Horses need regular preventive dental maintenance every six months to one year.
Unlike people, horses’ teeth have an eruption rate of two-three millimeters per year.
Teeth should naturally align as they grow each year. Having teeth that don’t line up well, called malocclusions, can cause health and behavior problems.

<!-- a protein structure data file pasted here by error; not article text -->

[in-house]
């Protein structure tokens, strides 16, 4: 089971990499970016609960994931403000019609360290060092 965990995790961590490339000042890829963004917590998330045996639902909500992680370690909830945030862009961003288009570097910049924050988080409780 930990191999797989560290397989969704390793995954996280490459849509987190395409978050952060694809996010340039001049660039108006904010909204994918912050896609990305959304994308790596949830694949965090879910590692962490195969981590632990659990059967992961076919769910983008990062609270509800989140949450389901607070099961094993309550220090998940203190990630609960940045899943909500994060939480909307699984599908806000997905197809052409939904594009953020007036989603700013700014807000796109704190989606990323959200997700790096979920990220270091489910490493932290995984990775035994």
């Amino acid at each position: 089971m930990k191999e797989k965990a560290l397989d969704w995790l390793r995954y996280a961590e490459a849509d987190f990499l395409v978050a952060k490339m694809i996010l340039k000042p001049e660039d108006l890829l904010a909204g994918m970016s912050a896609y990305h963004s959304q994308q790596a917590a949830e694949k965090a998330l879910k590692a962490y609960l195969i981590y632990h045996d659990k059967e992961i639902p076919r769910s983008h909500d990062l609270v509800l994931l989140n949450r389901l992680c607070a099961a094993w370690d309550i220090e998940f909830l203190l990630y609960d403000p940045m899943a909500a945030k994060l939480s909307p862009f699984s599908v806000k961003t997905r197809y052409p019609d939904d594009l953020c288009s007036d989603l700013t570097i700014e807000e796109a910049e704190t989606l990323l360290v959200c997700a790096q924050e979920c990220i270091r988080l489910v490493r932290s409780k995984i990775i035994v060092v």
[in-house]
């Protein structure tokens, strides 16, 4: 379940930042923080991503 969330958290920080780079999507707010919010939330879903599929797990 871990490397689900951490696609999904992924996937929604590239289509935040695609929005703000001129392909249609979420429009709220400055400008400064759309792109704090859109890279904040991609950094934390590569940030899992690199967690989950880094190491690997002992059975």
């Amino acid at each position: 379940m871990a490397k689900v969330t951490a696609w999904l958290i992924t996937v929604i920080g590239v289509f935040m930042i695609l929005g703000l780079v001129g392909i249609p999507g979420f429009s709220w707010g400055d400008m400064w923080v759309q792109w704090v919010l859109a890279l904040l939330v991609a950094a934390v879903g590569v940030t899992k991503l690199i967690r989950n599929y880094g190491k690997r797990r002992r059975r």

It’s really important to spot teeth issues early on. When horses are young, certain things can happen that might mean they need more care for their teeth or that there’s a solution available. These include losing food while eating, eating hay before grain, finding grain in their water, struggling to chew or making too much spit, losing weight, seeing big pieces of undigested food in their poop that are larger than a quarter inch, tilting or tossing their head, chewing on their bit, letting their tongue hang out, trying to kick up while getting their bridle on, not liking the bit or the bridle, bucking or having trouble stopping or turning, a bad smell from their mouth or nose, seeing a bit of blood in their mouth, or having a runny nose or a puffy face. Some other horses might not show clear signs of discomfort because they’ve just gotten used to feeling that way.